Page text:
After retetrising (I’ve just inventing a new word) our luggage into the car and saying farewell to our delightful Air BnB host we headed south to the Hobbiton movie set. We were grateful that I’d thought to check the Hobbiton website a few days prior, as I snapped up the only available booking time for the week ahead. Phew! Dan and I are big fans of the Lord of the Rings books and movies, and Clare has also read The Hobbit. Stella hasn’t read any of the books or seen the films (the films are definitely not suitable for her age group) but she was still quite keen to see the ‘little village’.
For those of you who are unfamiliar with The Lord Of The Rings and The Hobbit, here’s a summary via Wikipedia. The Lord of the Rings is an epic high fantasy novel written by English author and scholar J. R. R. Tolkien. The story began as a sequel to Tolkien’s 1937 fantasy novel The Hobbit, but eventually developed into a much larger work. Written in stages between 1937 and 1949, The Lord of the Rings is one of the best-selling novels ever written, with over 150 million copies sold.
The title of the novel refers to the story’s main antagonist, the Dark Lord Sauron,[note 1] who had in an earlier age created the One Ringto rule the other Rings of Power as the ultimate weapon in his campaign to conquer and rule all of Middle-earth. From quiet beginnings in the Shire, a hobbit land not unlike the English countryside, the story ranges across Middle-earth, following the course of the War of the Ring through the eyes of its characters, not only the hobbits Frodo Baggins, Samwise “Sam” Gamgee, Meriadoc “Merry” Brandybuck and Peregrin “Pippin” Took, but also the hobbits’ chief allies and travelling companions: the Men Aragorn son of Arathorn, a Ranger of the North, and Boromir, a Captain of Gondor; Gimli son of Glóin, a Dwarf warrior; Legolas Greenleaf, an Elven prince; and Gandalf, a Wizard.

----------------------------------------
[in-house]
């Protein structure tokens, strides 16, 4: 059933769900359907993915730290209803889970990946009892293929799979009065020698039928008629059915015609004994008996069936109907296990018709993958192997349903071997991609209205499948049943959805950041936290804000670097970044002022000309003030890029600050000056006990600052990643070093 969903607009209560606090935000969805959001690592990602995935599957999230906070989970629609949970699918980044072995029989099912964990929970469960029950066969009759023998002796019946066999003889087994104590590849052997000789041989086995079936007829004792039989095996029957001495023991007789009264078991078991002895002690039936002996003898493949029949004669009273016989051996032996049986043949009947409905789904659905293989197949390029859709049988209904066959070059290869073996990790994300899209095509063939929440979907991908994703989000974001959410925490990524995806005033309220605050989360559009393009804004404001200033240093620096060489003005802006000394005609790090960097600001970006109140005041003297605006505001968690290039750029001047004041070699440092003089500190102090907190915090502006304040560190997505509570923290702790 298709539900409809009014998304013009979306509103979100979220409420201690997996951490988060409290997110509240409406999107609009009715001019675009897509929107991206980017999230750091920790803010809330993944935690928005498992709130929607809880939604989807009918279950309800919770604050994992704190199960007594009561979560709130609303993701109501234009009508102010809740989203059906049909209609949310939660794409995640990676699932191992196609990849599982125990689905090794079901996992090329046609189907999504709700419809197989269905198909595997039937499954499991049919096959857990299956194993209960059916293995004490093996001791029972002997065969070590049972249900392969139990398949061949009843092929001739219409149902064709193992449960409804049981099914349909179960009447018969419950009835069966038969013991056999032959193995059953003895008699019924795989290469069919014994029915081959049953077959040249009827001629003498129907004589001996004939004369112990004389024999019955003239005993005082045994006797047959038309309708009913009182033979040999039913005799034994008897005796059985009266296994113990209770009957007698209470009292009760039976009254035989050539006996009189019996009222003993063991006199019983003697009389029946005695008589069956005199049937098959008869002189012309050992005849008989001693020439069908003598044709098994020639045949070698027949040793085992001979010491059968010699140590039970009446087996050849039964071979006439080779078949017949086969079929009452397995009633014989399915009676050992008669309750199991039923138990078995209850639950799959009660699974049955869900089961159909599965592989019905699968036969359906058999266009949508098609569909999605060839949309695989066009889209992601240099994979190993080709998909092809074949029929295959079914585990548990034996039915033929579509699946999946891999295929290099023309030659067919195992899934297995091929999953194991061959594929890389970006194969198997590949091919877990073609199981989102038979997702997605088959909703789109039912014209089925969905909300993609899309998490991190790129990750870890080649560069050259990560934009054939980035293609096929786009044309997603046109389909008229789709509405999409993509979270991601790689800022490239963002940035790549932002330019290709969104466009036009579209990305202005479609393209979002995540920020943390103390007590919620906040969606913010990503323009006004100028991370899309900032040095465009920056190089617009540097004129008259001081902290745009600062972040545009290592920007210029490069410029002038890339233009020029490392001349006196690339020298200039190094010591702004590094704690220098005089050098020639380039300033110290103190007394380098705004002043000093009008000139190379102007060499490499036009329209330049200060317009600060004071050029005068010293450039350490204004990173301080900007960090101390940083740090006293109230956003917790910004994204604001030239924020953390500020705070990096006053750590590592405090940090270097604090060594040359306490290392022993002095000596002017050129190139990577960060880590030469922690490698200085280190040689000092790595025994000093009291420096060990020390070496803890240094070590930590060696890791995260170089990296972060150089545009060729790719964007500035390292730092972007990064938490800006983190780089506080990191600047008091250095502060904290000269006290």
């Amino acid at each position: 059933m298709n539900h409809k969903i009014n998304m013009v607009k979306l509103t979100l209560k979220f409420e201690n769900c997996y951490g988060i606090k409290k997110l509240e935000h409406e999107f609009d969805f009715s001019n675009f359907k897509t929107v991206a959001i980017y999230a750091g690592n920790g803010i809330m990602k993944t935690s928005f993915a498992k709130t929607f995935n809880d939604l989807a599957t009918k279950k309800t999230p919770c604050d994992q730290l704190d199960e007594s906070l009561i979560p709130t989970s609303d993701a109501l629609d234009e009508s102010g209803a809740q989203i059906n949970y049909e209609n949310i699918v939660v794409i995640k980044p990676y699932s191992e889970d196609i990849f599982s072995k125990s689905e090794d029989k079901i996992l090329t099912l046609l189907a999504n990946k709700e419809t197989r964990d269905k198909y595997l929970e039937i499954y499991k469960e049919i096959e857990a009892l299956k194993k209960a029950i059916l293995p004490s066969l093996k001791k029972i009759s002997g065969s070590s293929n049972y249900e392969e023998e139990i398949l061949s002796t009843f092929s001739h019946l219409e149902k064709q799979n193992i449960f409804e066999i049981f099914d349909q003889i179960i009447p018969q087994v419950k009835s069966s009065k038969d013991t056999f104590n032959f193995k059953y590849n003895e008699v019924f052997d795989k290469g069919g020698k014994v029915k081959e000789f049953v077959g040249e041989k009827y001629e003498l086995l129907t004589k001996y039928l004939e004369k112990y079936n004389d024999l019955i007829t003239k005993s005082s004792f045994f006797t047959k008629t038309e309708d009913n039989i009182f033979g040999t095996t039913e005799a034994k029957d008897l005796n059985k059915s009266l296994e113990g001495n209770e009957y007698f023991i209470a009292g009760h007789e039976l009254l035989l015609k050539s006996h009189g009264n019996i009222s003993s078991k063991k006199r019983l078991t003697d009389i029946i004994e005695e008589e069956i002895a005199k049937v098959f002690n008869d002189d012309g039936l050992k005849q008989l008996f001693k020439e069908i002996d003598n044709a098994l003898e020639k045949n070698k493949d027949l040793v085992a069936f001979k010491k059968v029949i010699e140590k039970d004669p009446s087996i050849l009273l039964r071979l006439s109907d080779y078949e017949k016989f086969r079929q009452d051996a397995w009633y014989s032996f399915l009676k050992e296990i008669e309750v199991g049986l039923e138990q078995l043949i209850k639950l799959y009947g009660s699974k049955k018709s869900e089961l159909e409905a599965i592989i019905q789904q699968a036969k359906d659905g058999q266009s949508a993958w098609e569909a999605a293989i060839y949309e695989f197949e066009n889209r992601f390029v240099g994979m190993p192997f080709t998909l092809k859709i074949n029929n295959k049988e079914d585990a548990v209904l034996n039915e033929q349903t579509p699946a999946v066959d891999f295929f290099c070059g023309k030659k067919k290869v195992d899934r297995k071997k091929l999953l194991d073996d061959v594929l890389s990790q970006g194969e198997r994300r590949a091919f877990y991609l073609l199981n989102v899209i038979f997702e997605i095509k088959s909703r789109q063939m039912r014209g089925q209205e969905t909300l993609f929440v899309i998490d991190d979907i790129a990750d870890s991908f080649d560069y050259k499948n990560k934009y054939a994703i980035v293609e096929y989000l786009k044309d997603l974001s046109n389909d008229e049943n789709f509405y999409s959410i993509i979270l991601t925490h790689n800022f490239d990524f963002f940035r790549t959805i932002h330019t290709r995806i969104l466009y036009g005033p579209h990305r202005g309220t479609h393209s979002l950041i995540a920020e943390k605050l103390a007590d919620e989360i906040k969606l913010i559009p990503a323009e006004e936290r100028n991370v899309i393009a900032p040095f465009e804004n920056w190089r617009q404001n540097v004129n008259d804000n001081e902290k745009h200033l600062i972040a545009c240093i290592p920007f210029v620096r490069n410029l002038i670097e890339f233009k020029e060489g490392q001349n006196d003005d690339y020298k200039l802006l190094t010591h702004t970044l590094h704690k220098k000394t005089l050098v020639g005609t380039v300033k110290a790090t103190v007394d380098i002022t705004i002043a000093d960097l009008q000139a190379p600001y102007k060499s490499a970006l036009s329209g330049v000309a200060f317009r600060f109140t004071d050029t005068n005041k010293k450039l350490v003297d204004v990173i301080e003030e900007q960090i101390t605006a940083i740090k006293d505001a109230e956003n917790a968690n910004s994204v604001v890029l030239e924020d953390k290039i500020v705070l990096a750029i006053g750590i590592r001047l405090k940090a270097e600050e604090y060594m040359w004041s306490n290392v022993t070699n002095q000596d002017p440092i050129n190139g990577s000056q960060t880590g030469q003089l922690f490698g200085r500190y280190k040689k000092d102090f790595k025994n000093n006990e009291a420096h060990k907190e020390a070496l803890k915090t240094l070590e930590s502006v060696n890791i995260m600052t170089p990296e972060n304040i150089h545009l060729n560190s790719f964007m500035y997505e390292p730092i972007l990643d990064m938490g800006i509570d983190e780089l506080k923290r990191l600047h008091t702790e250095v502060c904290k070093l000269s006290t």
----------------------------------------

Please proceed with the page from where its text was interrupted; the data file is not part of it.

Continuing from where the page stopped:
Miramax Films developed a full-fledged live action adaptation of The Lord of the Rings, with Peter Jackson as director. The three films were shot simultaneously. They featured extensive computer-generated imagery, including major battle scenes. The first film subtitled, The Fellowship of the Ring was released on December 19, 2001, the second film subtitled, The Two Towers on December 18, 2002 and the third film subtitled, The Return of the King worldwide on December 17, 2003. The films were met with both critical and commercial success.